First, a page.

“Sixty-five dollars,” he announced. “And it comes with extra tires.” Ashe’s heart started to race. Expecting to find something wrong with it, Ashe checked the frame for problems. The wheels were the only really awful part, but even they were still rideable. The vendor said the bike had not been ridden since the ’70s. When asked if it might go for a test ride, the vendor casually pumped up the tires and adjusted the seat. Riding off, Ashe realized this bike fit. Grinning at me Ashe tells me how there have been lots of other people’s bikes over the years, but this one? This was the bike.

“What kind of bike is it?” I ask. Ashe’s face clouds over with embarrassment.

“It’s a Bianchi,” Ashe states uncertainly. “Icy blue.” I say lots of people have that brand and love it, but actually, Ashe isn’t sure about correct pronunciation. I assure my friend that the pronunciation is bang on. Ashe goes back to beaming.

Ashe wanted to learn basic bike mechanics. “When it’s your own bike, you want to learn to fix it yourself.” In due time, Ashe bought Kevlar tires, which some claim are bulletproof, a little like Ashe.

One day, Ashe was at Cherry Beach, on the Toronto waterfront, with friends. After sleeping on the beach that hot summer night, Ashe decided to ride home to Innisfil, which is just south of Barrie. Ashe confides that this was the dream of a novice. Figuring the worst part would be getting through Toronto and its suburbs to Newmarket, the pair took a bus through this part. Disembarking, Ashe realized that drivers in Newmarket are not used to sharing the road with cyclists. “Yonge Street there is really ridiculous.” At Bradford, they made it up the big hill, but that was when the “really big hill” came in to view. Ashe’s dad got a phone call, to which he immediately responded, “I’m in the car.”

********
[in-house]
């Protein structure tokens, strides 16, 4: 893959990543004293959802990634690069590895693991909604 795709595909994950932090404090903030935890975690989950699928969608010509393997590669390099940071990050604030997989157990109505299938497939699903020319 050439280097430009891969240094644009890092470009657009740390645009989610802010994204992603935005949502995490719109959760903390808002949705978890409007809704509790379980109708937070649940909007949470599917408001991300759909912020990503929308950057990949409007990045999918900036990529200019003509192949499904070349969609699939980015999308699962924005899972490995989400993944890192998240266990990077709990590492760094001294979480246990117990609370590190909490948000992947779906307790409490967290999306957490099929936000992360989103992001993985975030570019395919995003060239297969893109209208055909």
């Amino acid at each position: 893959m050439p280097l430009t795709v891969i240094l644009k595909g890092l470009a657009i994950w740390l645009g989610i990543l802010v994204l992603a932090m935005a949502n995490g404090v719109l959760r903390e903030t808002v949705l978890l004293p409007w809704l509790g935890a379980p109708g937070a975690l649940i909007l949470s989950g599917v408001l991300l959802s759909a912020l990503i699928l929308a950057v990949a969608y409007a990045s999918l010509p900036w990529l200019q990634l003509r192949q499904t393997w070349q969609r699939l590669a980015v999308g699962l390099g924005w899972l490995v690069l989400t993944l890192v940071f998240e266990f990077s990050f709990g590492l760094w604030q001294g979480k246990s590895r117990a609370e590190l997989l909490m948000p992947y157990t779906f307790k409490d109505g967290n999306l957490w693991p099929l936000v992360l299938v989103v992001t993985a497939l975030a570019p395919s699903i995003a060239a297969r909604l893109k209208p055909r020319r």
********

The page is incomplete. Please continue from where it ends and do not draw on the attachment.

Now, Ashe is preparing to ride the Bianchi from Toronto to Innisfil, only this time to succeed. Ashe is doing four things to prepare, all of them remarkable—get new tires, train, eat good and quit smoking (for real this time).

I hope Health Canada reads this story: take up cycling as a way to quit smoking! One of the things Ashe does for training is hillwork. “It really kicks my ass!” And then Ashe beams again while describing the daily improvements noted in this training. I’ve watched people in gyms who weren’t half this determined. It’s very motivating.

Ashe goes back to being philosophical. “If you put out the energy, it comes back to you.” And then Ashe blurts out, “Can’t is such a fake word.” A person can do anything they want. Ashe describes everyday experiences as being directed by questions like “Is this helping me grow? Is it lifting me up?” I am moved when Ashe describes the joy in finding spiritual moments in the mundane.

We head out to the Bianchi, so I can get a picture of it.

“It really is a beautiful bike,” I say honestly. And as we shake hands, Ashe looks me straight in the eye.

“The real part of life is figuring out how to be with yourself. If you like yourself, then other people will like you, too.”

It’s also the case that if others admire a bike, they will almost always be drawn to the bike’s owner.